Puritanism as a Threat to Church and State 1558-1603
In order to answer the question, one must firstly ascertain what
actually constituted a Puritan. The name Puritan was actually a kind
of slur; it was a label to abuse those who were into the repression of
certain indulgences of the period. Such a term must therefore be
handled with care, Puritanism was not a unified movement, there were
different sects in amongst them who shared certain beliefs as the most
moderate of Puritans but also had a totally independent interpretation
of other issues. There were the Separatists, according to AGR Smith a
'tiny and unrepresentative minority' and the Presbyterians. In simple
terms Puritans were Protestants who believed the reformation hadn't
gone far enough. Russell called them 'hotter' Protestants. A hallmark
which put fear into the State was the anti-hierarchical beliefs held
by many Puritans.
In fact it makes sense to argue that Presbyterianism and Separatism,
in principle, posed a threat to the Elizabethan Church and State, due
to these anti-hierarchical beliefs. They sought to replace the
contemporary system of church and government. For Elizabeth Puritan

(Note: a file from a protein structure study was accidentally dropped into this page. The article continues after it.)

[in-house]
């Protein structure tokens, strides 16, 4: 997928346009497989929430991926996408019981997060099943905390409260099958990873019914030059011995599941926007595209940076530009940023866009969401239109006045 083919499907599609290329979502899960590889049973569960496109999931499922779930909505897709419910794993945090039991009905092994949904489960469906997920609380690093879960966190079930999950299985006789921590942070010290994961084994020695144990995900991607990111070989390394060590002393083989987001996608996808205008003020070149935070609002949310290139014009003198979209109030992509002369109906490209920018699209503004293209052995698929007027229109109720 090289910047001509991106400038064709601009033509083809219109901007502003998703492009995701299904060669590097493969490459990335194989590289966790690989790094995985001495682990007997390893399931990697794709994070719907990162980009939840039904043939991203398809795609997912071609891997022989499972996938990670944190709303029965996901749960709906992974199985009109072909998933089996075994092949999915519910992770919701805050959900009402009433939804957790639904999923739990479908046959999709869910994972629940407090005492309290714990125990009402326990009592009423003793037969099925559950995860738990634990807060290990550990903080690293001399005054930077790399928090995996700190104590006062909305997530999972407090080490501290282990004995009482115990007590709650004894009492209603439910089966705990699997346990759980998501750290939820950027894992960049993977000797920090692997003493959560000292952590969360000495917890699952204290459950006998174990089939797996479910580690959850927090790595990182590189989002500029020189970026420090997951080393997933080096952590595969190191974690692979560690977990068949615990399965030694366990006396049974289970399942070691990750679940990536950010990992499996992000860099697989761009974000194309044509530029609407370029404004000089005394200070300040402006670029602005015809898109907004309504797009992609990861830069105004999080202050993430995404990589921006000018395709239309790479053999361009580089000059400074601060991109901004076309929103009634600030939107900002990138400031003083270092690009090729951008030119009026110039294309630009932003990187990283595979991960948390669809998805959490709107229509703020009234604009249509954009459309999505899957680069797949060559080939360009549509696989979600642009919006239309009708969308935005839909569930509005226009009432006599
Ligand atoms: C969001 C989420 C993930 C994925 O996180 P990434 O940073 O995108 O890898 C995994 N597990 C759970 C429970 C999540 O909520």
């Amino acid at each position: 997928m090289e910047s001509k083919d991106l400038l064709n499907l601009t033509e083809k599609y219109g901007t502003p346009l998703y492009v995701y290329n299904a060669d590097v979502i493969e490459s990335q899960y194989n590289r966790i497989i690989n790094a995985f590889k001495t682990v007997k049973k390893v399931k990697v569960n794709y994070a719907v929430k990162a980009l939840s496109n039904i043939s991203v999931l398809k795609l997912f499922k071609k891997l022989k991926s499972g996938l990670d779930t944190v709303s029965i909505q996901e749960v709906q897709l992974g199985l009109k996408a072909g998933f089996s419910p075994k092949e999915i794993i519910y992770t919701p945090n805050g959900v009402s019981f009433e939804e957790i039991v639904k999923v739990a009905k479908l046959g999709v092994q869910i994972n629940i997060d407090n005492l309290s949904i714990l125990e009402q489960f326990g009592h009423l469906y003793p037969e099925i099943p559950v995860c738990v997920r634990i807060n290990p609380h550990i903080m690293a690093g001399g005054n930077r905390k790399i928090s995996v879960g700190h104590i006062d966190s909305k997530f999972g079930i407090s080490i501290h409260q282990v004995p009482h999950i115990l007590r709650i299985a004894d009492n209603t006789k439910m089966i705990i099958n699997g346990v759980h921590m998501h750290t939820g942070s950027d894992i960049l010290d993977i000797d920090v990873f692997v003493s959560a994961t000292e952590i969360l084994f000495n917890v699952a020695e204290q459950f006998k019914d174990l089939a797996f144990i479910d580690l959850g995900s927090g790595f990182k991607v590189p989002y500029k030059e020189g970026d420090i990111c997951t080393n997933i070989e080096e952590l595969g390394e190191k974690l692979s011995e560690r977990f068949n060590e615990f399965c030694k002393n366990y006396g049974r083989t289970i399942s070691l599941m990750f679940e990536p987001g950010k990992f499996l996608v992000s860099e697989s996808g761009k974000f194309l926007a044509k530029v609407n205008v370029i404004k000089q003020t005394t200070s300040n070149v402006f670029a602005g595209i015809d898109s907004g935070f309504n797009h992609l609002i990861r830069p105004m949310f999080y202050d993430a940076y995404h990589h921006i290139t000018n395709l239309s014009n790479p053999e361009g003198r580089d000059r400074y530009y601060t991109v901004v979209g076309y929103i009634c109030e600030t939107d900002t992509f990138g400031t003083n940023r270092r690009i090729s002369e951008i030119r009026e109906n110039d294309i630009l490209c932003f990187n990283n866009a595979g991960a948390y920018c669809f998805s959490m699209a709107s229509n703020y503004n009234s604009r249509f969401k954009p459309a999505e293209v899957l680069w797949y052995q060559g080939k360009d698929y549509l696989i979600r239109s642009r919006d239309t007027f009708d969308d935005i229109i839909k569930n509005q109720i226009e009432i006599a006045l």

ideas were dangerous to 'kingly rule' and because of her strong
opposition to their ideas, their strive for reform became a greater
However, because of the Queen's inordinate fear of the Separatist and
Presbyterian she used movements 'formidable powers' to suppress these
powers. She could have dissolved parliament when they stepped to far
near the line by trying to discuss the religious settlement, instead
she imprisoned 'hot heads' and just dismissed discussion. According to
Sir John Neale, a group of Marian Exiles which he called the Puritan
choir had considerable influence from within the commons. He even went
as far as saying that it was their influence which resulted in the
Protestant flavour of the religious settlement, which otherwise would
have been in much the same vein as her fathers Henrican church.
Geoffrey Elton disputes this interpretation. He claims Neale did not
do enough research.
Despite this, calls for reform and effective preaching did find
support even at the highest levels; in the government itself in fact
some of the Privy Councillors were very sympathetic Protestants. This
was especially true when the council believed the country was under
threat from an anti Protestant force, be it national or international.
Certain interpretations suggest that Elizabeth caused the dispute with
the Conformist Puritans herself. It seems...